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In the previous article we gave a brief introduction to trend lines and why they work, as well as showing how to plot trend lines correctly. If you have missed that article, please click here to read, in order to gain context for the next part of this trading strategy.

## Support and resistance

We know that trend lines are nothing but a dynamic form of support and resistance. However, in the world of support and resistance, the strongest support and resistance levels are the horizontal levels. Note that we do not mean a single price point but an area or a zone.

In the trend line break trading strategy, plotting horizontal support and resistance levels are relatively easy. Remember we said that we need at least two contact points to plot a trend line? Well these very contact points forms the support levels or resistance levels.

The chart below illustrates this visually. In Figure 1, after the trend line is plotted connecting two lows (lower closing prices), we then identify the support and resistance levels. Starting from left to right, we first identify the resistance level. Because we see two sharp price reversals, we plot the resistance zone. Similarly, for support zones, we merely look at the two contact points of the trend line and plot the support zones respectively. In figure 2, we have an example of a falling trend line that was plotted connecting the two consecutive lower highs. We also identify the potential resistance zones as well as the lower end of the support zone. In this chart, we notice how after price broke above the falling trend line, price immediately rallies to the first resistance zone, and upon break of this resistance zone, price then rallies to the second resistance zone.

Now that we have an understanding how the horizontal support and resistance levels, let’s get into the trade rules, which are defined as criteria and rules.

Set ups for long

• Switch to the line chart and using the trend line (Ray) tool, connect two consecutive peaks (higher lows)
• Scanning the chart from right to left, look for reversals and plot horizontal support and resistance zones accordingly
• Wait for price to break the falling trend line and mark the region of break out
• Place a pending buy order at the closing price or the first high after the break out targeting the immediate resistance level, with stops near the low formed prior to the break of the trend line

The following chart illustrates the long set up using the trend line break method for long set ups. • The falling trend line was constructed after connecting the two consecutive lower highs (higher closing prices). Incidentally, we had a 3rd contact point where price reacted to the resistance of the falling trend line. Such set ups tend to be more valid on break out.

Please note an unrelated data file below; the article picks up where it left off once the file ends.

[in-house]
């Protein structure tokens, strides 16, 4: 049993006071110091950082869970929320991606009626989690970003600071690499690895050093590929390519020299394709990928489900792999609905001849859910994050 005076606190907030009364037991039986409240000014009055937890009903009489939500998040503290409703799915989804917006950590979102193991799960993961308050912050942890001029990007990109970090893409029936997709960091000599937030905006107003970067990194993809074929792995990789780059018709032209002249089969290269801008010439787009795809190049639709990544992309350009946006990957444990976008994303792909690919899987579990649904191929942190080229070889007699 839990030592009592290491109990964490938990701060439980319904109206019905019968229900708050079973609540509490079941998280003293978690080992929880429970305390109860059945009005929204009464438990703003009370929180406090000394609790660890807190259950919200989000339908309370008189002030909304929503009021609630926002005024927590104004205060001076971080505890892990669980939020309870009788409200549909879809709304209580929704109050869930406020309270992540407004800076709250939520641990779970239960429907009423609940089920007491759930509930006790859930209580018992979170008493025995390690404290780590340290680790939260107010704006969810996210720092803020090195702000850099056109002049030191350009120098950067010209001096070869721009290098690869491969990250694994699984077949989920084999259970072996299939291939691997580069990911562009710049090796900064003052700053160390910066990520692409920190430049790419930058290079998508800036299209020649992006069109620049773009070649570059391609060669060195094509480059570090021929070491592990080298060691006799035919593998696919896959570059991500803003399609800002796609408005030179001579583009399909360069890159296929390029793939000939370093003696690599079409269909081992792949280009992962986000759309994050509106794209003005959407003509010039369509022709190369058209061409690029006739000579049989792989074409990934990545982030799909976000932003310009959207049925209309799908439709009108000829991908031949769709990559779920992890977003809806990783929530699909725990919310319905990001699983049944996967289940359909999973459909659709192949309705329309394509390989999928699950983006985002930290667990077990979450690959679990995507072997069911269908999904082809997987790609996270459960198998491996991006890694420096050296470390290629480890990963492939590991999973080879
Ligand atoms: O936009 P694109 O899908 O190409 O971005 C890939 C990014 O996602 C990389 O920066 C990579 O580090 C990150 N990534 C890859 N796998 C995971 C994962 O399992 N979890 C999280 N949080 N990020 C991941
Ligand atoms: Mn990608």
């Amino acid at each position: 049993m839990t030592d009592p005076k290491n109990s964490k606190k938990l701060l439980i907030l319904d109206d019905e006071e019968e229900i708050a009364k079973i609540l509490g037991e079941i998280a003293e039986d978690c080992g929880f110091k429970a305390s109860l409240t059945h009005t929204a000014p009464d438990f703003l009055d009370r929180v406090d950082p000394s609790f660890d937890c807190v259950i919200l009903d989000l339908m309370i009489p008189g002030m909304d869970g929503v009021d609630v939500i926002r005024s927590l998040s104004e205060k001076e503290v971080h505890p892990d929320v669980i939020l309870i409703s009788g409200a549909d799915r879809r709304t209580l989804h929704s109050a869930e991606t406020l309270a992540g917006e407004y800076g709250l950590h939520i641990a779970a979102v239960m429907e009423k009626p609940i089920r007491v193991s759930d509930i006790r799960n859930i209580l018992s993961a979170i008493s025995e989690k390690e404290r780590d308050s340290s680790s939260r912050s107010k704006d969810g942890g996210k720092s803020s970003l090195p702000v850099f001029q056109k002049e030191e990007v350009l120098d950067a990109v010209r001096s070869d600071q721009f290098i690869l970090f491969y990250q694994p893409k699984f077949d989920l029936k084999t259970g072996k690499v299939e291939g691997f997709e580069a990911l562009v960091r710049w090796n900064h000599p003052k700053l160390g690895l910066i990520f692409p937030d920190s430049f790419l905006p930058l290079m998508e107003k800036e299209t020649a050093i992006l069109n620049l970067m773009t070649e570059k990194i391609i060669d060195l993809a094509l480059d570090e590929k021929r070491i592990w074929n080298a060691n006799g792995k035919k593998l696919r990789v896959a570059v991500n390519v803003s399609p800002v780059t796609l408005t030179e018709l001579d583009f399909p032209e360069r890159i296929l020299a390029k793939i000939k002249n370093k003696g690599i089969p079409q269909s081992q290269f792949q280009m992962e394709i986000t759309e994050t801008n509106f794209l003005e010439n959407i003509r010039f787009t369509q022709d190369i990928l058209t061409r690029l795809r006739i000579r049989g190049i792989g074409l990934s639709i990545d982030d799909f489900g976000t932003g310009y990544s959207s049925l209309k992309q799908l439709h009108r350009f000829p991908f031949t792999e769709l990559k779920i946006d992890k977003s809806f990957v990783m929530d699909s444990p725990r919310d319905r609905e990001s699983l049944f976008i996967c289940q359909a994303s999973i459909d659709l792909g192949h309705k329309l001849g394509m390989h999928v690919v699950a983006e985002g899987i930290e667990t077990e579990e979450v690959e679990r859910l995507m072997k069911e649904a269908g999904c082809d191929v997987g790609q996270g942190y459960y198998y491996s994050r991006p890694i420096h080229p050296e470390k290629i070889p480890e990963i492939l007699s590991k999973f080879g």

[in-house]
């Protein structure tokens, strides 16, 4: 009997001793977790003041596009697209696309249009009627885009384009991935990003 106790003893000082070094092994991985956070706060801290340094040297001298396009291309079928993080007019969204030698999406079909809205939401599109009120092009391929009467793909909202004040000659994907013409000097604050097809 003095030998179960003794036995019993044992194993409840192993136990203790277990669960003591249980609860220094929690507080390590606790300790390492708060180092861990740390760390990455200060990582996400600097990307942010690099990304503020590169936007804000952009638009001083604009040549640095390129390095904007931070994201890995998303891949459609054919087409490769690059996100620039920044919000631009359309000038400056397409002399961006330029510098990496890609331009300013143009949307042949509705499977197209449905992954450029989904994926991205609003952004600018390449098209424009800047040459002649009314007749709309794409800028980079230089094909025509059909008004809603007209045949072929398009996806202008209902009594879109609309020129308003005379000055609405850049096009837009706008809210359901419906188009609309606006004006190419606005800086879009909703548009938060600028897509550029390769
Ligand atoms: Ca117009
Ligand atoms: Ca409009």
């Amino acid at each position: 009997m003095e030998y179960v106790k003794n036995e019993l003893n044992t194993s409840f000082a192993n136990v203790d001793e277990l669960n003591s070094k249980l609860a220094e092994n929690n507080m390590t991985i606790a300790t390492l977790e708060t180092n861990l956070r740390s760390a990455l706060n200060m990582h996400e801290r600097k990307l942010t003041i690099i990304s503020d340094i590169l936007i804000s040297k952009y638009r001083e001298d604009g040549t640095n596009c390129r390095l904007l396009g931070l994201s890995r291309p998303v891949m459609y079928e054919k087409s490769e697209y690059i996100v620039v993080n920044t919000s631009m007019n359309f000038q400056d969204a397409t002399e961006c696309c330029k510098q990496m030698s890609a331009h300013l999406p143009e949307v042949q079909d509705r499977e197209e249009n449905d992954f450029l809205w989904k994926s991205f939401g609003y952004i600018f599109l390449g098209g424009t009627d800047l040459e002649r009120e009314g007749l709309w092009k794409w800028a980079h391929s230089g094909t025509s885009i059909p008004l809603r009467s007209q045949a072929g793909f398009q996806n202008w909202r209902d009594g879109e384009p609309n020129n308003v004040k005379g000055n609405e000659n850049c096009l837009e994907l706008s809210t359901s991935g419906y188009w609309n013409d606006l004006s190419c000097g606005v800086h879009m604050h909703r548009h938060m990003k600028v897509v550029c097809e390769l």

• Price then forms a low marked at point 4 and starts to rally. Here, we take a long position at the high that was closed just near the break out targeting the immediate resistance level
• The candlestick charts shows price breaking out and spiking up to the resistance level which was our intended price zone for taking profits.

Set ups for short

• Switch to the line chart and using the trend line (Ray) tool, connect two consecutive troughs (higher closing lows).
• Scan the chart from right to left and look for reversals to plot the support and resistance zones
• After price breaks the rising trend line, mark the region of break out
• Either set a pending buy order at the closing price or the low above the trend line targeting the immediate support level.
• The falling trend line was constructed after connecting the two consecutive lower highs (higher closing prices). Incidentally, we had a 3rd contact point where price reacted to the resistance of the falling trend line. Such set ups tend to be more valid on break out.
• Price then forms a low marked at point 4 and starts to rally. Here, we take a long position at the high that was closed just near the break out targeting the immediate resistance level
• The candlestick charts shows price breaking out and spiking up to the resistance level which was our intended price zone for taking profits.

The following chart illustrates the short position set up using the trend line break method. • After plotting the trend line at points 1 and 2 we then set up the support and resistance levels as noted on the chart.
• The break out of the trend line, which in this case was sharp and quick immediately saw price reaching the first support level which would be the target.
• The above chart illustrates the different ways the trend line break method can be used. In this example, if you would have missed the initial short position, notice how price formed resistance near the identified support level? This would be indication enough that price would drop lower to the next support level at point 1, which price eventually did.

Now that we have illustrated the basic rules of trading with the trend line break method, in the next article, we’ll introduce how to further strengthen the trade positions by combining them with candlestick patterns and also how the trend line break set up method can in fact be used as a chart set up for future price action as well.